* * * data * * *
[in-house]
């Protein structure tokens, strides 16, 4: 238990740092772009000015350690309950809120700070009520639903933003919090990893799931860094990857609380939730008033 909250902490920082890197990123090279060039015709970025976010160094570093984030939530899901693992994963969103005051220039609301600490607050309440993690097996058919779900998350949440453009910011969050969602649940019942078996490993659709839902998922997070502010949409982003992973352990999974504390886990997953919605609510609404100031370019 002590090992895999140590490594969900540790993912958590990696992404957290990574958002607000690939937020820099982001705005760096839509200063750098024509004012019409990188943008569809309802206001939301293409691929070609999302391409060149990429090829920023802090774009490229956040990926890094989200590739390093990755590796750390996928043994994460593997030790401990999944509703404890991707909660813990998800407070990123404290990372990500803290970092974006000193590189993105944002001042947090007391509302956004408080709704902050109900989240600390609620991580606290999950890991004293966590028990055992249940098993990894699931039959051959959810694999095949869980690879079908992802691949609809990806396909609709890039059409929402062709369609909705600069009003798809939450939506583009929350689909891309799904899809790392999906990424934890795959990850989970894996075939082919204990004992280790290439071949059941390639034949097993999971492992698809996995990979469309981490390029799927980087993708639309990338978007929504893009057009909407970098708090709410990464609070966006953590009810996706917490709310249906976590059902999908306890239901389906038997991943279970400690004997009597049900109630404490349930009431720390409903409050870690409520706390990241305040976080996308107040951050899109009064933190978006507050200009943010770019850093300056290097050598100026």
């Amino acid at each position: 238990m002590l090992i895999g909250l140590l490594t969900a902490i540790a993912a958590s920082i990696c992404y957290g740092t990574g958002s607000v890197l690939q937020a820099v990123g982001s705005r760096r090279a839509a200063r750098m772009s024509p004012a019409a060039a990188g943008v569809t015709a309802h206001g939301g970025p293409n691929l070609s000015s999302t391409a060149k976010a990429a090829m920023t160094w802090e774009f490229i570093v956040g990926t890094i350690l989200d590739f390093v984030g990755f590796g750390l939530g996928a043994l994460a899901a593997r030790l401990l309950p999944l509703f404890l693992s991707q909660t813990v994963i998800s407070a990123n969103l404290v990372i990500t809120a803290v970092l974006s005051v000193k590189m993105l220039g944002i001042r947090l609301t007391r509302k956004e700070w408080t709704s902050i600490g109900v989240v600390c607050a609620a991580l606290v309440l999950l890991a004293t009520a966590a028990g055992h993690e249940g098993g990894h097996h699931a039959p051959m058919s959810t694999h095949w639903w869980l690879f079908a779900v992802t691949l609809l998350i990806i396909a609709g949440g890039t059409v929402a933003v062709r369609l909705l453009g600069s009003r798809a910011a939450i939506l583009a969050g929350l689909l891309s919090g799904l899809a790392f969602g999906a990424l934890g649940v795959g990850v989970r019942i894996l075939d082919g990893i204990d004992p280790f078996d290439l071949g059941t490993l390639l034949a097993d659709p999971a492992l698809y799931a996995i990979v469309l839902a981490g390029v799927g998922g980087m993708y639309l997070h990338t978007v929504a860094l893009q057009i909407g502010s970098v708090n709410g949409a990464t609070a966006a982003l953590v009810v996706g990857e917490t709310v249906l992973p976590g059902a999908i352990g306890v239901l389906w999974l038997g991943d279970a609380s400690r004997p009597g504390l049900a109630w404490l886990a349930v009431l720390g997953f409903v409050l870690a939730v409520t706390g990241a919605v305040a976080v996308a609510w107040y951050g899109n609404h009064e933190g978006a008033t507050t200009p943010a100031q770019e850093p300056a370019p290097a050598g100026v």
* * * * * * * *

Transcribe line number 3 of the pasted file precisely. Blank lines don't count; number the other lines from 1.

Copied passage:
């Amino acid at each position: 238990m002590l090992i895999g909250l140590l490594t969900a902490i540790a993912a958590s920082i990696c992404y957290g740092t990574g958002s607000v890197l690939q937020a820099v990123g982001s705005r760096r090279a839509a200063r750098m772009s024509p004012a019409a060039a990188g943008v569809t015709a309802h206001g939301g970025p293409n691929l070609s000015s999302t391409a060149k976010a990429a090829m920023t160094w802090e774009f490229i570093v956040g990926t890094i350690l989200d590739f390093v984030g990755f590796g750390l939530g996928a043994l994460a899901a593997r030790l401990l309950p999944l509703f404890l693992s991707q909660t813990v994963i998800s407070a990123n969103l404290v990372i990500t809120a803290v970092l974006s005051v000193k590189m993105l220039g944002i001042r947090l609301t007391r509302k956004e700070w408080t709704s902050i600490g109900v989240v600390c607050a609620a991580l606290v309440l999950l890991a004293t009520a966590a028990g055992h993690e249940g098993g990894h097996h699931a039959p051959m058919s959810t694999h095949w639903w869980l690879f079908a779900v992802t691949l609809l998350i990806i396909a609709g949440g890039t059409v929402a933003v062709r369609l909705l453009g600069s009003r798809a910011a939450i939506l583009a969050g929350l689909l891309s919090g799904l899809a790392f969602g999906a990424l934890g649940v795959g990850v989970r019942i894996l075939d082919g990893i204990d004992p280790f078996d290439l071949g059941t490993l390639l034949a097993d659709p999971a492992l698809y799931a996995i990979v469309l839902a981490g390029v799927g998922g980087m993708y639309l997070h990338t978007v929504a860094l893009q057009i909407g502010s970098v708090n709410g949409a990464t609070a966006a982003l953590v009810v996706g990857e917490t709310v249906l992973p976590g059902a999908i352990g306890v239901l389906w999974l038997g991943d279970a609380s400690r004997p009597g504390l049900a109630w404490l886990a349930v009431l720390g997953f409903v409050l870690a939730v409520t706390g990241a919605v305040a976080v996308a609510w107040y951050g899109n609404h009064e933190g978006a008033t507050t200009p943010a100031q770019e850093p300056a370019p290097a050598g100026v």